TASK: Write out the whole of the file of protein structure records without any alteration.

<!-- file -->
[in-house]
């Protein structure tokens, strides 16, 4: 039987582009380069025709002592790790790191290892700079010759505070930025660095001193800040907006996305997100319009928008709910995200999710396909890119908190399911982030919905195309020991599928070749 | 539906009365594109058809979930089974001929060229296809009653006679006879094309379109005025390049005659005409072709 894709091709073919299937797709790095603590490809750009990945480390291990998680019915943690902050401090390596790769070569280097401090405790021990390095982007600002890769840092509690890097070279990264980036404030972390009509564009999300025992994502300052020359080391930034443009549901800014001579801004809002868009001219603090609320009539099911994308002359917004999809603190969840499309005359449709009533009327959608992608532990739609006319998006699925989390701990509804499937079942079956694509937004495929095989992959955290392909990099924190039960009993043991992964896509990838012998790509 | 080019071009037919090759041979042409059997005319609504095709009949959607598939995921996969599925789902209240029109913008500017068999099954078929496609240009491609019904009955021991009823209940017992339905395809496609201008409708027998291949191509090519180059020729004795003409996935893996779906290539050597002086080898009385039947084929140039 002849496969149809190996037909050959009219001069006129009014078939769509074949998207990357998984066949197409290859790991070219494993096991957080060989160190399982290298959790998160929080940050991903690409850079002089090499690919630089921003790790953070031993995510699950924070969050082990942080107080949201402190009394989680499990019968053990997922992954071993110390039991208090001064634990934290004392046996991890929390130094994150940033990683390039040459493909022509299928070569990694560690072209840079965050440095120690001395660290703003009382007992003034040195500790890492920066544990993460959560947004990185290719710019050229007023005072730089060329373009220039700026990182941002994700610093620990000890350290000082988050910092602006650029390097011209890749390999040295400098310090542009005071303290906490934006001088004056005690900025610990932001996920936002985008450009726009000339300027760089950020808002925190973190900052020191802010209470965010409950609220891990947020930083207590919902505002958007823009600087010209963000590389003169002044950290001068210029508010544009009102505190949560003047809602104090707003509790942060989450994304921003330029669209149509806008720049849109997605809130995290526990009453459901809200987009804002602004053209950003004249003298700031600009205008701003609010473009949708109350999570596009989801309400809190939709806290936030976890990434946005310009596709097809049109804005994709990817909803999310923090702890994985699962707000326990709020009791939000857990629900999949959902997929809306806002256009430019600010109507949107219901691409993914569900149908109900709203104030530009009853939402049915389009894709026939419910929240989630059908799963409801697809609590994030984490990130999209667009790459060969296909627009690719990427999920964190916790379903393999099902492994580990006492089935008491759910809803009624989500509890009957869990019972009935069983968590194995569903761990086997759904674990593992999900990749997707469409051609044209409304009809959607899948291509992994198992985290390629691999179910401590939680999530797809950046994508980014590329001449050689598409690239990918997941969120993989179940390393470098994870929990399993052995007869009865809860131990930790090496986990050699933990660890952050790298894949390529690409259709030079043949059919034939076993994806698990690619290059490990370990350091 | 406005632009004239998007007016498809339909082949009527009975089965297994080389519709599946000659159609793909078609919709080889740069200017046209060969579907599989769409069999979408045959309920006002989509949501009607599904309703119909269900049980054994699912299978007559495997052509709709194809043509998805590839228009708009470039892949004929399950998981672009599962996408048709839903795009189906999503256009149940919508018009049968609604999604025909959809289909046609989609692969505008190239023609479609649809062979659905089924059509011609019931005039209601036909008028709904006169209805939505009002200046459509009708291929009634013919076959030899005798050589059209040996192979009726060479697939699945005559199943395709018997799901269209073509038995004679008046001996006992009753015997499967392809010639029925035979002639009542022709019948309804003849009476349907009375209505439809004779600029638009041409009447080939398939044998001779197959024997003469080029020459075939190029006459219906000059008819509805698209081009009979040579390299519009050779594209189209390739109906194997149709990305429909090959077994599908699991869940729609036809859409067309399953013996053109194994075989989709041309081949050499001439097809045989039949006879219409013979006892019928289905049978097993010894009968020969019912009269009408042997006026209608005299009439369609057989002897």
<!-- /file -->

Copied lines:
[in-house]
């Protein structure tokens, strides 16, 4: 039987582009380069025709002592790790790191290892700079010759505070930025660095001193800040907006996305997100319009928008709910995200999710396909890119908190399911982030919905195309020991599928070749 | 539906009365594109058809979930089974001929060229296809009653006679006879094309379109005025390049005659005409072709 894709091709073919299937797709790095603590490809750009990945480390291990998680019915943690902050401090390596790769070569280097401090405790021990390095982007600002890769840092509690890097070279990264980036404030972390009509564009999300025992994502300052020359080391930034443009549901800014001579801004809002868009001219603090609320009539099911994308002359917004999809603190969840499309005359449709009533009327959608992608532990739609006319998006699925989390701990509804499937079942079956694509937004495929095989992959955290392909990099924190039960009993043991992964896509990838012998790509 | 080019071009037919090759041979042409059997005319609504095709009949959607598939995921996969599925789902209240029109913008500017068999099954078929496609240009491609019904009955021991009823209940017992339905395809496609201008409708027998291949191509090519180059020729004795003409996935893996779906290539050597002086080898009385039947084929140039 002849496969149809190996037909050959009219001069006129009014078939769509074949998207990357998984066949197409290859790991070219494993096991957080060989160190399982290298959790998160929080940050991903690409850079002089090499690919630089921003790790953070031993995510699950924070969050082990942080107080949201402190009394989680499990019968053990997922992954071993110390039991208090001064634990934290004392046996991890929390130094994150940033990683390039040459493909022509299928070569990694560690072209840079965050440095120690001395660290703003009382007992003034040195500790890492920066544990993460959560947004990185290719710019050229007023005072730089060329373009220039700026990182941002994700610093620990000890350290000082988050910092602006650029390097011209890749390999040295400098310090542009005071303290906490934006001088004056005690900025610990932001996920936002985008450009726009000339300027760089950020808002925190973190900052020191802010209470965010409950609220891990947020930083207590919902505002958007823009600087010209963000590389003169002044950290001068210029508010544009009102505190949560003047809602104090707003509790942060989450994304921003330029669209149509806008720049849109997605809130995290526990009453459901809200987009804002602004053209950003004249003298700031600009205008701003609010473009949708109350999570596009989801309400809190939709806290936030976890990434946005310009596709097809049109804005994709990817909803999310923090702890994985699962707000326990709020009791939000857990629900999949959902997929809306806002256009430019600010109507949107219901691409993914569900149908109900709203104030530009009853939402049915389009894709026939419910929240989630059908799963409801697809609590994030984490990130999209667009790459060969296909627009690719990427999920964190916790379903393999099902492994580990006492089935008491759910809803009624989500509890009957869990019972009935069983968590194995569903761990086997759904674990593992999900990749997707469409051609044209409304009809959607899948291509992994198992985290390629691999179910401590939680999530797809950046994508980014590329001449050689598409690239990918997941969120993989179940390393470098994870929990399993052995007869009865809860131990930790090496986990050699933990660890952050790298894949390529690409259709030079043949059919034939076993994806698990690619290059490990370990350091 | 406005632009004239998007007016498809339909082949009527009975089965297994080389519709599946000659159609793909078609919709080889740069200017046209060969579907599989769409069999979408045959309920006002989509949501009607599904309703119909269900049980054994699912299978007559495997052509709709194809043509998805590839228009708009470039892949004929399950998981672009599962996408048709839903795009189906999503256009149940919508018009049968609604999604025909959809289909046609989609692969505008190239023609479609649809062979659905089924059509011609019931005039209601036909008028709904006169209805939505009002200046459509009708291929009634013919076959030899005798050589059209040996192979009726060479697939699945005559199943395709018997799901269209073509038995004679008046001996006992009753015997499967392809010639029925035979002639009542022709019948309804003849009476349907009375209505439809004779600029638009041409009447080939398939044998001779197959024997003469080029020459075939190029006459219906000059008819509805698209081009009979040579390299519009050779594209189209390739109906194997149709990305429909090959077994599908699991869940729609036809859409067309399953013996053109194994075989989709041309081949050499001439097809045989039949006879219409013979006892019928289905049978097993010894009968020969019912009269009408042997006026209608005299009439369609057989002897």